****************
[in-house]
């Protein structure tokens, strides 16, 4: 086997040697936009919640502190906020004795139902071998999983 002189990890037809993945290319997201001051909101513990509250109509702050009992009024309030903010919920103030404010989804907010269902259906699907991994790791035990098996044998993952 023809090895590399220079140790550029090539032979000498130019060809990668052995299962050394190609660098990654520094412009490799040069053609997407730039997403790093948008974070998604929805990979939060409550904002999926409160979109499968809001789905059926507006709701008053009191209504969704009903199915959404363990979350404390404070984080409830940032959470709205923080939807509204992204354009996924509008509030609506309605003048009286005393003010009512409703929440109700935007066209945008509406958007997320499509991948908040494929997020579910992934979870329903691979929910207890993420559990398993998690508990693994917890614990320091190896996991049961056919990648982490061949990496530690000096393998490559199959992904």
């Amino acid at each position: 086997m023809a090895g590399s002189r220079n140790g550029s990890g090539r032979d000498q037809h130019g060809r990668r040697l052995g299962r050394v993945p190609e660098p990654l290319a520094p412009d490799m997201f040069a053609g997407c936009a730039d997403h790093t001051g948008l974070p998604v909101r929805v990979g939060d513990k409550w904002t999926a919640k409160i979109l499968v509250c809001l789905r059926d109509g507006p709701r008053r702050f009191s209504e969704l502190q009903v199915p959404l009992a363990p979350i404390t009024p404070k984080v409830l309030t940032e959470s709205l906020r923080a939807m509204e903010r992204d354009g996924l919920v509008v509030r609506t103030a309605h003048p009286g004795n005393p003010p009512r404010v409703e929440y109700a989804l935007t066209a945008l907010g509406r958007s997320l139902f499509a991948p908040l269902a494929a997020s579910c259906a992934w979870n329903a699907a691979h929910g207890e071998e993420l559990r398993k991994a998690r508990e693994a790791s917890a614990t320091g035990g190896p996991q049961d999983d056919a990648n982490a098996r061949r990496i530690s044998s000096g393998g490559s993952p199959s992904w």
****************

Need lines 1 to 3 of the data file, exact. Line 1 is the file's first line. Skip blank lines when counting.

[in-house]
């Protein structure tokens, strides 16, 4: 086997040697936009919640502190906020004795139902071998999983 002189990890037809993945290319997201001051909101513990509250109509702050009992009024309030903010919920103030404010989804907010269902259906699907991994790791035990098996044998993952 023809090895590399220079140790550029090539032979000498130019060809990668052995299962050394190609660098990654520094412009490799040069053609997407730039997403790093948008974070998604929805990979939060409550904002999926409160979109499968809001789905059926507006709701008053009191209504969704009903199915959404363990979350404390404070984080409830940032959470709205923080939807509204992204354009996924509008509030609506309605003048009286005393003010009512409703929440109700935007066209945008509406958007997320499509991948908040494929997020579910992934979870329903691979929910207890993420559990398993998690508990693994917890614990320091190896996991049961056919990648982490061949990496530690000096393998490559199959992904």
């Amino acid at each position: 086997m023809a090895g590399s002189r220079n140790g550029s990890g090539r032979d000498q037809h130019g060809r990668r040697l052995g299962r050394v993945p190609e660098p990654l290319a520094p412009d490799m997201f040069a053609g997407c936009a730039d997403h790093t001051g948008l974070p998604v909101r929805v990979g939060d513990k409550w904002t999926a919640k409160i979109l499968v509250c809001l789905r059926d109509g507006p709701r008053r702050f009191s209504e969704l502190q009903v199915p959404l009992a363990p979350i404390t009024p404070k984080v409830l309030t940032e959470s709205l906020r923080a939807m509204e903010r992204d354009g996924l919920v509008v509030r609506t103030a309605h003048p009286g004795n005393p003010p009512r404010v409703e929440y109700a989804l935007t066209a945008l907010g509406r958007s997320l139902f499509a991948p908040l269902a494929a997020s579910c259906a992934w979870n329903a699907a691979h929910g207890e071998e993420l559990r398993k991994a998690r508990e693994a790791s917890a614990t320091g035990g190896p996991q049961d999983d056919a990648n982490a098996r061949r990496i530690s044998s000096g393998g490559s993952p199959s992904w």